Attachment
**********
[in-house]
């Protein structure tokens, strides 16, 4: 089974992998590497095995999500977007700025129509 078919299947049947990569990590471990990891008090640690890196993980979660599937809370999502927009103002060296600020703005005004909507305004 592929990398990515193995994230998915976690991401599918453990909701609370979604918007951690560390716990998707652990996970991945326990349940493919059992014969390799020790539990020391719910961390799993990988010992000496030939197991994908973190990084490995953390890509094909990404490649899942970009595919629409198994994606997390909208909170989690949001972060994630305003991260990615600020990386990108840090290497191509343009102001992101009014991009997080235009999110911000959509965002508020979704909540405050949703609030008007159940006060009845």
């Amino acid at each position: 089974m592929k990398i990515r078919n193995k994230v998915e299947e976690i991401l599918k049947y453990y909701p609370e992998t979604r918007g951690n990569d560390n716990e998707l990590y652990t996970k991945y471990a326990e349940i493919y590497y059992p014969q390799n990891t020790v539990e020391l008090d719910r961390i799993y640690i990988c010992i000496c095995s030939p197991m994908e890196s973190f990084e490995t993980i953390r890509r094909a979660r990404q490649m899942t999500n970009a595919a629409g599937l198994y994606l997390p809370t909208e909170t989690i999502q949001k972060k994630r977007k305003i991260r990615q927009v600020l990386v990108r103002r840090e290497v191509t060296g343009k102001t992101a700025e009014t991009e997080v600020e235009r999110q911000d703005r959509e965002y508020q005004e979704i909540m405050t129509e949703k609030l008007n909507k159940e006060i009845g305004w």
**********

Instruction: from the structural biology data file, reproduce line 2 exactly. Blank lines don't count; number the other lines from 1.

């Protein structure tokens, strides 16, 4: 089974992998590497095995999500977007700025129509 078919299947049947990569990590471990990891008090640690890196993980979660599937809370999502927009103002060296600020703005005004909507305004 592929990398990515193995994230998915976690991401599918453990909701609370979604918007951690560390716990998707652990996970991945326990349940493919059992014969390799020790539990020391719910961390799993990988010992000496030939197991994908973190990084490995953390890509094909990404490649899942970009595919629409198994994606997390909208909170989690949001972060994630305003991260990615600020990386990108840090290497191509343009102001992101009014991009997080235009999110911000959509965002508020979704909540405050949703609030008007159940006060009845």